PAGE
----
Some acknowledgement within the educational sector of the need for academic learning to be extended through 'working with our hands' is better than none at all. So in a way, the maker culture, albeit with a 'tech' slant, is still a good thing. However, as with all 'trends', important to weigh up the pros and cons and work out what the overall learning objective.

The rise of maker culture, arose outside of the educational sector - see time for overview. In many parts of the world, 'maker culture' has always existed. In the post-industrial West, there is a revival in an appreciation of the skills required in manufacturing. retired tradesmen and hobbyist set up shared machine shops to craft machinery parts of trains, cars, planes etc. being restored as the parts are no longer manufactured. With baby boomers retiring, there is also an increase in 'men's sheds' and the female equivalents in the crafts. My' elderly' friends who belong to craft groups - knitting, crochet, quilting etc. tell me of younger women in their twenties, attracted to the crafts to fulfill the needs of 'being able to make things'. Many of these youngsters have not had the opportunity to learn crafts at school - concentrated on academic objectives. 

Making is therefore something innate in us humans. How to bring the many ways to 'make' into a cohesive objective, usefully integrated into the already crammed school curriculum, will always be a challenge. Trades still need greater visibility, not just as an alternative to academic learning, but as an integral part of being human. To be able to not only conceptualise but to also make.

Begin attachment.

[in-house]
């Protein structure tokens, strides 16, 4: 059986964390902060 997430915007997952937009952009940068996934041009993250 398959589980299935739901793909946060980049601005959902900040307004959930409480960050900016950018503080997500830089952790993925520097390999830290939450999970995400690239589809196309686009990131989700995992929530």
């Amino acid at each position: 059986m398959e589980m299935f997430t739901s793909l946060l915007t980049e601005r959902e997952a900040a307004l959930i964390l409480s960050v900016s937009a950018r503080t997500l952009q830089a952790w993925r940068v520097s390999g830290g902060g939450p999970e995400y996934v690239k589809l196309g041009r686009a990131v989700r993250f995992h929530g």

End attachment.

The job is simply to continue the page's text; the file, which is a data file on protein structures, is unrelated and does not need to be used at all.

Monday, May 09, 2016

The Collaborative Economy - Channel NewsAsia TV series

Happened on this series of documentaries as I check in on  Asian news through Channel New Asia website about once a week. Also do a similar thing with European / World news via BBC.

The series 'New World without Strangers' is hosted by Henry Golding and now on to the fifth episode.

The first episode focused on home sharing, featuring AirBnb with hosts in China, Singapore and South Korea. The following episodes involve ride sharing (Uber), sharing items (peer to peer renting - rent tycoons), meal sharing (meetup ; zipbob; bonappetour) and sharing with the community.

So what about the educaitonal sector. A quick google search reveals peer - peer learning platforms including tribelearn and P2PU with inklings for a host of startups. Traditional LMS with their ubiquitous 'discussion forums' also provide the tools for peer to peer learning.